Friday, November 12, 2010

TFH 11/12: PFC Foster J. Sayers, USA

From Medal of Honor Citations for World War II:


Rank and organization: Private First Class, U.S. Army, Company L, 357th Infantry, 90th Infantry Division. Place and date: Near Thionville, France, 12 November 1944. Entered service at: Howard, Pa. Birth: Marsh Creek, Pa. G.O. No.: 89, 19 October 1945. Citation: He displayed conspicuous gallantry above and beyond the call of duty in combat on 12 November 1944, near Thionville, France. During an attack on strong hostile forces entrenched on a hill he fearlessly ran up the steep approach toward his objective and set up his machinegun 20 yards from the enemy. Realizing it would be necessary to attract full attention of the dug-in Germans while his company crossed an open area and flanked the enemy, he picked up his gun, charged through withering machinegun and rifle fire to the very edge of the emplacement, and there killed 12 German soldiers with devastating close-range fire. He took up a position behind a log and engaged the hostile infantry from the flank in an heroic attempt to distract their attention while his comrades attained their objective at the crest of the hill. He was killed by the very heavy concentration of return fire; but his fearless assault enabled his company to sweep the hill with minimum of casualties, killing or capturing every enemy soldier on it. Pfc. Sayers' indomitable fighting spirit, aggressiveness, and supreme devotion to duty live on as an example of the highest traditions of the military service.

Foster Sayers, we are forever in awe and thanks for your courage, determination, and sacrifice for the cause of Freedom. November 12, 1944 was your finest hour!

Thursday, November 11, 2010

Veterans' Day

It goes without saying that THEIR FINEST HOUR salutes and thanks all veterans of the Armed Forces of the United States in both peace and war.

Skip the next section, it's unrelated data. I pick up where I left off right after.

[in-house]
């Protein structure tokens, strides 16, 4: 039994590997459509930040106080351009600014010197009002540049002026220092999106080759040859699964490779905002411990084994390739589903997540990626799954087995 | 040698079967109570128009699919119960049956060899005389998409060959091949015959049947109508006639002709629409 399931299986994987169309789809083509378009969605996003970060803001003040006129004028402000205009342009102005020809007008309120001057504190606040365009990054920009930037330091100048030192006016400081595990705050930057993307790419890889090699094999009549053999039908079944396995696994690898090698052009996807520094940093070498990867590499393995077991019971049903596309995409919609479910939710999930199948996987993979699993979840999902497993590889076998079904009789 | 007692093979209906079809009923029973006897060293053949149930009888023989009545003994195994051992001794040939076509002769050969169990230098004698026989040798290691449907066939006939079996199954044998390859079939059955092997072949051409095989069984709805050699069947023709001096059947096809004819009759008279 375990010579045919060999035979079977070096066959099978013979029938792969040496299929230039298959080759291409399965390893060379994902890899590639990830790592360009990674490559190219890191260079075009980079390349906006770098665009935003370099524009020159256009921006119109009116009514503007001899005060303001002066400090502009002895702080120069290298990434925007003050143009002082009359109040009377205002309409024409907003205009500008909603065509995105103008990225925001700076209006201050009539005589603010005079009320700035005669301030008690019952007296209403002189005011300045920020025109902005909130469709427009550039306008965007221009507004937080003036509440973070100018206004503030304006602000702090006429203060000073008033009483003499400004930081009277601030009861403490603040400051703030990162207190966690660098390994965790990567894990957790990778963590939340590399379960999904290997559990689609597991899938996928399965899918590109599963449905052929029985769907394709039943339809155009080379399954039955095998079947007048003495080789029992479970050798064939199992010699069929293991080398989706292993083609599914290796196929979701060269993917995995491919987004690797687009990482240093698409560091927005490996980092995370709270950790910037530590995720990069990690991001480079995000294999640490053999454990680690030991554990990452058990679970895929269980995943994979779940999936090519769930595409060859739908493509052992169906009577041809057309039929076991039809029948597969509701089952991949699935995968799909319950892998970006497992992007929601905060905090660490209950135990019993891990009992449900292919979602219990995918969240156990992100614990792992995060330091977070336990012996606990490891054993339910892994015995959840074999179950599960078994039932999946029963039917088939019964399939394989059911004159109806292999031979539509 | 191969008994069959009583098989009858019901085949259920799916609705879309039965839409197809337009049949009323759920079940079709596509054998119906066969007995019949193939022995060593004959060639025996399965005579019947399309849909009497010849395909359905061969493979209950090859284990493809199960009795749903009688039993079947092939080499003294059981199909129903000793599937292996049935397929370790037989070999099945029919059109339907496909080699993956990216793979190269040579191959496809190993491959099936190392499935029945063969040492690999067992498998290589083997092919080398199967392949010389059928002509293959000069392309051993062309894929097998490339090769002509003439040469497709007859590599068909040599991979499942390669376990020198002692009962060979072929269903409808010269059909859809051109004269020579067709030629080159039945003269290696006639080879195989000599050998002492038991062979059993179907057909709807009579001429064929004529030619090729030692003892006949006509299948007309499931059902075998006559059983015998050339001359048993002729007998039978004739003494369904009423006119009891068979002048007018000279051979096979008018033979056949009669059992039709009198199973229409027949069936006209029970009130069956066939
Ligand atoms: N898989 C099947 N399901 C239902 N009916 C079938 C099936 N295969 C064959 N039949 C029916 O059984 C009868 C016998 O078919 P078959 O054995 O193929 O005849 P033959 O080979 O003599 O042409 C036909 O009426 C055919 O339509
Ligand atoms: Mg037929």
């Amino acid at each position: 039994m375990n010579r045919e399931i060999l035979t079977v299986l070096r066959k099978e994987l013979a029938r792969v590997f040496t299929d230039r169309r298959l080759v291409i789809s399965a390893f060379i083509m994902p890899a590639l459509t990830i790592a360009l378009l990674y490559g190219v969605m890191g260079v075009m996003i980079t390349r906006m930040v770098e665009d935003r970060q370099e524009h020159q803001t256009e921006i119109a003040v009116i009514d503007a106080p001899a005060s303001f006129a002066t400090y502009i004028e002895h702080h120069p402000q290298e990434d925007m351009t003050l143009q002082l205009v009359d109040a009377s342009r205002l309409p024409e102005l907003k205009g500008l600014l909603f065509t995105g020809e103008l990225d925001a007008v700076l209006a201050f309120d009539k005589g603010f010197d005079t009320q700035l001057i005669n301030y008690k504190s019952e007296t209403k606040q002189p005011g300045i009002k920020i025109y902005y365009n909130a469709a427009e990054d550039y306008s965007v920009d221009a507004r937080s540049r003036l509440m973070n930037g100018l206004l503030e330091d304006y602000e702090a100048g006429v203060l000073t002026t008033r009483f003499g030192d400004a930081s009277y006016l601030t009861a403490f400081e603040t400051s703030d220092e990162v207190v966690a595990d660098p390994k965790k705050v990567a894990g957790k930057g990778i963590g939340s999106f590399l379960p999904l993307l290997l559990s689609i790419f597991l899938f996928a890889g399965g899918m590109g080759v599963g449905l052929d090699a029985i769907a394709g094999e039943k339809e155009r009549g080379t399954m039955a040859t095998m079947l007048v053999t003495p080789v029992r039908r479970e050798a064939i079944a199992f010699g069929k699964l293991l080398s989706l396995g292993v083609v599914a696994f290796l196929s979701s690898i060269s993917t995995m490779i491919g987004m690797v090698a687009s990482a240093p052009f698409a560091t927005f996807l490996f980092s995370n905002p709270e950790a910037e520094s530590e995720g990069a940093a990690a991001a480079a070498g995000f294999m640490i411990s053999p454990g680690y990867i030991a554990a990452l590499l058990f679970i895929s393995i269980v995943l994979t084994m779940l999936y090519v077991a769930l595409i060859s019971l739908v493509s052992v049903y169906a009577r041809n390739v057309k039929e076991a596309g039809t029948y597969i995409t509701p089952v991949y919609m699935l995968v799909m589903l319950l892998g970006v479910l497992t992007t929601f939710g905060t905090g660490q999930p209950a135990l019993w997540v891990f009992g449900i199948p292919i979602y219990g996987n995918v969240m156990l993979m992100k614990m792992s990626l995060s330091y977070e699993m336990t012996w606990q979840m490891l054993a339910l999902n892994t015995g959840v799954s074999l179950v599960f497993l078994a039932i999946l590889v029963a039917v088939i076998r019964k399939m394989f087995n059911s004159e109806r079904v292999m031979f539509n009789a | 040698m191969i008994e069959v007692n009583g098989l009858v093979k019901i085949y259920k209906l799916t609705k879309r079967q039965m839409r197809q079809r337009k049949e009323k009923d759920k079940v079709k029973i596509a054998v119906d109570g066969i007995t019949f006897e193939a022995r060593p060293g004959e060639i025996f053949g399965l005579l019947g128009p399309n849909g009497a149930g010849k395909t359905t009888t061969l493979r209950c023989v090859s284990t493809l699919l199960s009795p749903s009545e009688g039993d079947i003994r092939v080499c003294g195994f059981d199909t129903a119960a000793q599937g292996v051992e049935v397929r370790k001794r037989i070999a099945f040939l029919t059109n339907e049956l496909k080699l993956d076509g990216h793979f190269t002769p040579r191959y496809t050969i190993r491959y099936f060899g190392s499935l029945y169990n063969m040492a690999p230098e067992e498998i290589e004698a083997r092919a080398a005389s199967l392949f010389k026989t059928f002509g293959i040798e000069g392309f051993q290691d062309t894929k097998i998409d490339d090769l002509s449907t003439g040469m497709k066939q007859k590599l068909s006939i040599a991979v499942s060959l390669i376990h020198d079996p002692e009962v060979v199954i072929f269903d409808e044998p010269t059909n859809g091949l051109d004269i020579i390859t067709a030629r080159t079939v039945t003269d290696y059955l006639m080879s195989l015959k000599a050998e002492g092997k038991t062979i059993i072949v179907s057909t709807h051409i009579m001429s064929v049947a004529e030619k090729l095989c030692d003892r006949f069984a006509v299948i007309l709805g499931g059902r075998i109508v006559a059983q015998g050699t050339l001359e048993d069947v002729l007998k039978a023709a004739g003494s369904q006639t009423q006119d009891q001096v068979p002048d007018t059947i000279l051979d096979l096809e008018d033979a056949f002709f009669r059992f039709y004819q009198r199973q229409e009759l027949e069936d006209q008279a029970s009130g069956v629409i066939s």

This is the Land of the Free, because of the Brave!

Thanks to all Soldiers, Sailors, Marines, Coast Guardsmen, and Airmen!

TFH 11/11: PFC Floyd K. Lindstrom, USA

From Medal of Honor Citations for World War II:


Rank and organization: Private First Class, U.S. Army, 3d Infantry Division. Place and date: Near Mignano, Italy, 11 November 1943. Entered service at: Colorado Springs, Colo. Birth: Holdredge, Nebr. G.O. No.: 32, 20 April 1944. Citation: For conspicuous gallantry and intrepidity at risk of life above and beyond the call of duty. On 11 November 1943, this soldier's platoon was furnishing machinegun support for a rifle company attacking a hill near Mignano, Italy, when the enemy counterattacked, forcing the riflemen and half the machinegun platoon to retire to a defensive position. Pfc. Lindstrom saw that his small section was alone and outnumbered 5 to 1, yet he immediately deployed the few remaining men into position and opened fire with his single gun. The enemy centered fire on him with machinegun, machine pistols, and grenades. Unable to knock out the enemy nest from his original position, Pfc. Lindstrom picked up his own heavy machinegun and staggered 15 yards up the barren, rocky hillside to a new position, completely ignoring enemy small arms fire which was striking all around him. From this new site, only 10 yards from the enemy machinegun, he engaged it in an intense duel. Realizing that he could not hit the hostile gunners because they were behind a large rock, he charged uphill under a steady stream of fire, killed both gunners with his pistol and dragged their gun down to his own men, directing them to employ it against the enemy. Disregarding heavy rifle fire, he returned to the enemy machinegun nest for 2 boxes of ammunition, came back and resumed withering fire from his own gun. His spectacular performance completely broke up the German counterattack. Pfc. Lindstrom demonstrated aggressive spirit and complete fearlessness in the face of almost certain death.

Floyd K. Lindstrom lost his life in the service of our great Nation on February 3, 1944.

November 11, 1943 was his finest hour!

Wednesday, November 10, 2010

Happy 235th Birthday, United States Marine Corps!

Since November 10, 1775...

One of the best recruiting commercials ever. Produced in the wake of 9/11 and around the time that Operation Iraqi Freedom was launched, it's the best because it's what our Armed Forces are really about: honing our Warrior class to prepare for, wage, and win wars. Period.

TFH 11/10: Captain Maurice L. Britt, USA

From Medal of Honor Citations for World War II: